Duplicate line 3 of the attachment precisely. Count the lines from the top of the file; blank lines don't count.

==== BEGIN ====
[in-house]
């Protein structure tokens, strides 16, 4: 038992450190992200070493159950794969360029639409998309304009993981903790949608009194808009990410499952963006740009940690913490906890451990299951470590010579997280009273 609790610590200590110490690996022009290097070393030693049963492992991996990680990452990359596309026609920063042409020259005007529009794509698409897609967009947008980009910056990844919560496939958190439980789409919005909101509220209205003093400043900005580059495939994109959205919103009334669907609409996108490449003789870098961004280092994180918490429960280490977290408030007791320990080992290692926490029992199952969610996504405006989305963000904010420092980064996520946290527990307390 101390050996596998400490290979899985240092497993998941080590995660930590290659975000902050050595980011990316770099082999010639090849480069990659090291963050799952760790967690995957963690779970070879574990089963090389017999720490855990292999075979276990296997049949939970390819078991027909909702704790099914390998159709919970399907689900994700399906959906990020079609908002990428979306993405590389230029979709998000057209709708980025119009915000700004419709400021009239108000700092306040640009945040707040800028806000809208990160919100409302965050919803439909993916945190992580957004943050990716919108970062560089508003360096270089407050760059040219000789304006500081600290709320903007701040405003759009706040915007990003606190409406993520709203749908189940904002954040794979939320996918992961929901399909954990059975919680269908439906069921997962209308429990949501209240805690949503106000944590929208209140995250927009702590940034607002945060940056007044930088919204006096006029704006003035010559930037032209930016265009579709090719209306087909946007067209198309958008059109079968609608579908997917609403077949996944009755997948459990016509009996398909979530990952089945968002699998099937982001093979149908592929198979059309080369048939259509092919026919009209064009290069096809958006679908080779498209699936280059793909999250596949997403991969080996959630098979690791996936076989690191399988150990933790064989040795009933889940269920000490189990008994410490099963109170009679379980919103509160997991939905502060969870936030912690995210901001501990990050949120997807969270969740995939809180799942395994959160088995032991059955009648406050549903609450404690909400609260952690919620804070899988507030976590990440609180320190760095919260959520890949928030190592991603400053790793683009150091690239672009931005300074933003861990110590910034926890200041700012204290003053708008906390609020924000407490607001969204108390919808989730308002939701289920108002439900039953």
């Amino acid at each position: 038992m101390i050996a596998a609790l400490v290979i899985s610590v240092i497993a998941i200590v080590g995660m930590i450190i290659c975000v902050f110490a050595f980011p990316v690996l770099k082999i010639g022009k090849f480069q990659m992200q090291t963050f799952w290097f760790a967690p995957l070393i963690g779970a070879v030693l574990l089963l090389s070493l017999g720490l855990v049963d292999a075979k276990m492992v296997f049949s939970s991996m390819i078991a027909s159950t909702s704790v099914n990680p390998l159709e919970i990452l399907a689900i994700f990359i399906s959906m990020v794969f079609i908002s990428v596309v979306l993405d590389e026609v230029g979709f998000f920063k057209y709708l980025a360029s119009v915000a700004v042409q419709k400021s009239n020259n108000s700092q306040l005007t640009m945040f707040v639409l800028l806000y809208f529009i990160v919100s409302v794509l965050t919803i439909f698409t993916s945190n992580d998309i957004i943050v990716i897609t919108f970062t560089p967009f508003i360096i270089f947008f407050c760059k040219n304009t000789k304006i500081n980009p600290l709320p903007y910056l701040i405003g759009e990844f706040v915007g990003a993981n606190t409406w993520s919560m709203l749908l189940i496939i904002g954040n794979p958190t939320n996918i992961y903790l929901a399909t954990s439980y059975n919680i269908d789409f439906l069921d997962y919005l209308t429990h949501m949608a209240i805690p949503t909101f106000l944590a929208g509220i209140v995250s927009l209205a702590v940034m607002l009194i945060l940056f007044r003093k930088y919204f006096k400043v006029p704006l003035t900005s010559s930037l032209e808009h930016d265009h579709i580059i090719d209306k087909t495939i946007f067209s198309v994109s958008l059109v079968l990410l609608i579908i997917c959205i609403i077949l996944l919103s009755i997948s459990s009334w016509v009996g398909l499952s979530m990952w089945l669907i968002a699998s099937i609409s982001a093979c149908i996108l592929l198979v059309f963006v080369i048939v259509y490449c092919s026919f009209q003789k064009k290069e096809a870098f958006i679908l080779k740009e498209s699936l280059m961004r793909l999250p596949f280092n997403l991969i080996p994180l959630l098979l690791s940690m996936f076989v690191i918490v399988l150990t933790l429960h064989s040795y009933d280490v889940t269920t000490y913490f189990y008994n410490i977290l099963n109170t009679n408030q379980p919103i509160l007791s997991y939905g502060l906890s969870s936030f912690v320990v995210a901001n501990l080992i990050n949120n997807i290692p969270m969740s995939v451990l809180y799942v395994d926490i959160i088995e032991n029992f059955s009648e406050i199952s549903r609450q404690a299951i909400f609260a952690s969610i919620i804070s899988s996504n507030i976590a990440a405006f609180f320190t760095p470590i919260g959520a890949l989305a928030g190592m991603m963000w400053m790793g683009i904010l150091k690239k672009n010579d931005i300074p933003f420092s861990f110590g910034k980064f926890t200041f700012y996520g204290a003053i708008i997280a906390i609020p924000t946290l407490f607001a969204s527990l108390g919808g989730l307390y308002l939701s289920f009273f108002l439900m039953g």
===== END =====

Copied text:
């Amino acid at each position: 038992m101390i050996a596998a609790l400490v290979i899985s610590v240092i497993a998941i200590v080590g995660m930590i450190i290659c975000v902050f110490a050595f980011p990316v690996l770099k082999i010639g022009k090849f480069q990659m992200q090291t963050f799952w290097f760790a967690p995957l070393i963690g779970a070879v030693l574990l089963l090389s070493l017999g720490l855990v049963d292999a075979k276990m492992v296997f049949s939970s991996m390819i078991a027909s159950t909702s704790v099914n990680p390998l159709e919970i990452l399907a689900i994700f990359i399906s959906m990020v794969f079609i908002s990428v596309v979306l993405d590389e026609v230029g979709f998000f920063k057209y709708l980025a360029s119009v915000a700004v042409q419709k400021s009239n020259n108000s700092q306040l005007t640009m945040f707040v639409l800028l806000y809208f529009i990160v919100s409302v794509l965050t919803i439909f698409t993916s945190n992580d998309i957004i943050v990716i897609t919108f970062t560089p967009f508003i360096i270089f947008f407050c760059k040219n304009t000789k304006i500081n980009p600290l709320p903007y910056l701040i405003g759009e990844f706040v915007g990003a993981n606190t409406w993520s919560m709203l749908l189940i496939i904002g954040n794979p958190t939320n996918i992961y903790l929901a399909t954990s439980y059975n919680i269908d789409f439906l069921d997962y919005l209308t429990h949501m949608a209240i805690p949503t909101f106000l944590a929208g509220i209140v995250s927009l209205a702590v940034m607002l009194i945060l940056f007044r003093k930088y919204f006096k400043v006029p704006l003035t900005s010559s930037l032209e808009h930016d265009h579709i580059i090719d209306k087909t495939i946007f067209s198309v994109s958008l059109v079968l990410l609608i579908i997917c959205i609403i077949l996944l919103s009755i997948s459990s009334w016509v009996g398909l499952s979530m990952w089945l669907i968002a699998s099937i609409s982001a093979c149908i996108l592929l198979v059309f963006v080369i048939v259509y490449c092919s026919f009209q003789k064009k290069e096809a870098f958006i679908l080779k740009e498209s699936l280059m961004r793909l999250p596949f280092n997403l991969i080996p994180l959630l098979l690791s940690m996936f076989v690191i918490v399988l150990t933790l429960h064989s040795y009933d280490v889940t269920t000490y913490f189990y008994n410490i977290l099963n109170t009679n408030q379980p919103i509160l007791s997991y939905g502060l906890s969870s936030f912690v320990v995210a901001n501990l080992i990050n949120n997807i290692p969270m969740s995939v451990l809180y799942v395994d926490i959160i088995e032991n029992f059955s009648e406050i199952s549903r609450q404690a299951i909400f609260a952690s969610i919620i804070s899988s996504n507030i976590a990440a405006f609180f320190t760095p470590i919260g959520a890949l989305a928030g190592m991603m963000w400053m790793g683009i904010l150091k690239k672009n010579d931005i300074p933003f420092s861990f110590g910034k980064f926890t200041f700012y996520g204290a003053i708008i997280a906390i609020p924000t946290l407490f607001a969204s527990l108390g919808g989730l307390y308002l939701s289920f009273f108002l439900m039953g």